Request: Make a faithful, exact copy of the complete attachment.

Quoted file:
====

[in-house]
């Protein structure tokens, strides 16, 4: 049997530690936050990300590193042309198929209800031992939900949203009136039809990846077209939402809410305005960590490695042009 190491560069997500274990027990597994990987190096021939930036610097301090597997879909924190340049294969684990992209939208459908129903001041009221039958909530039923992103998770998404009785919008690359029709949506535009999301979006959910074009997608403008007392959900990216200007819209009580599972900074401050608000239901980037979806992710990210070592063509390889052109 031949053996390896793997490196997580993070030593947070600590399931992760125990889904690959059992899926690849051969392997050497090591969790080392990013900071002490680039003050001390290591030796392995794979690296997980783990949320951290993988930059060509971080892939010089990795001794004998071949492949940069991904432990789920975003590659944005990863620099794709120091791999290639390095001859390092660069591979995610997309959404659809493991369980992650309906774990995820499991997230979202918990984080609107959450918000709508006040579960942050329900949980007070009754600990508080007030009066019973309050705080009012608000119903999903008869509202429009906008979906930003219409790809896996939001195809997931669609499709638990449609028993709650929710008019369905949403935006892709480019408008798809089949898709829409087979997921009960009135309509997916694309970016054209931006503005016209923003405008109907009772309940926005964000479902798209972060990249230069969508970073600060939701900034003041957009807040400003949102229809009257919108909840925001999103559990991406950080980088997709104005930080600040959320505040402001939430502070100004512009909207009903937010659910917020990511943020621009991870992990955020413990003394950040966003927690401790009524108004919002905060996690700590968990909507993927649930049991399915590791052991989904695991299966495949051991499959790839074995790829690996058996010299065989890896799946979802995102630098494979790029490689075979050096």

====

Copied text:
[in-house]
């Protein structure tokens, strides 16, 4: 049997530690936050990300590193042309198929209800031992939900949203009136039809990846077209939402809410305005960590490695042009 190491560069997500274990027990597994990987190096021939930036610097301090597997879909924190340049294969684990992209939208459908129903001041009221039958909530039923992103998770998404009785919008690359029709949506535009999301979006959910074009997608403008007392959900990216200007819209009580599972900074401050608000239901980037979806992710990210070592063509390889052109 031949053996390896793997490196997580993070030593947070600590399931992760125990889904690959059992899926690849051969392997050497090591969790080392990013900071002490680039003050001390290591030796392995794979690296997980783990949320951290993988930059060509971080892939010089990795001794004998071949492949940069991904432990789920975003590659944005990863620099794709120091791999290639390095001859390092660069591979995610997309959404659809493991369980992650309906774990995820499991997230979202918990984080609107959450918000709508006040579960942050329900949980007070009754600990508080007030009066019973309050705080009012608000119903999903008869509202429009906008979906930003219409790809896996939001195809997931669609499709638990449609028993709650929710008019369905949403935006892709480019408008798809089949898709829409087979997921009960009135309509997916694309970016054209931006503005016209923003405008109907009772309940926005964000479902798209972060990249230069969508970073600060939701900034003041957009807040400003949102229809009257919108909840925001999103559990991406950080980088997709104005930080600040959320505040402001939430502070100004512009909207009903937010659910917020990511943020621009991870992990955020413990003394950040966003927690401790009524108004919002905060996690700590968990909507993927649930049991399915590791052991989904695991299966495949051991499959790839074995790829690996058996010299065989890896799946979802995102630098494979790029490689075979050096």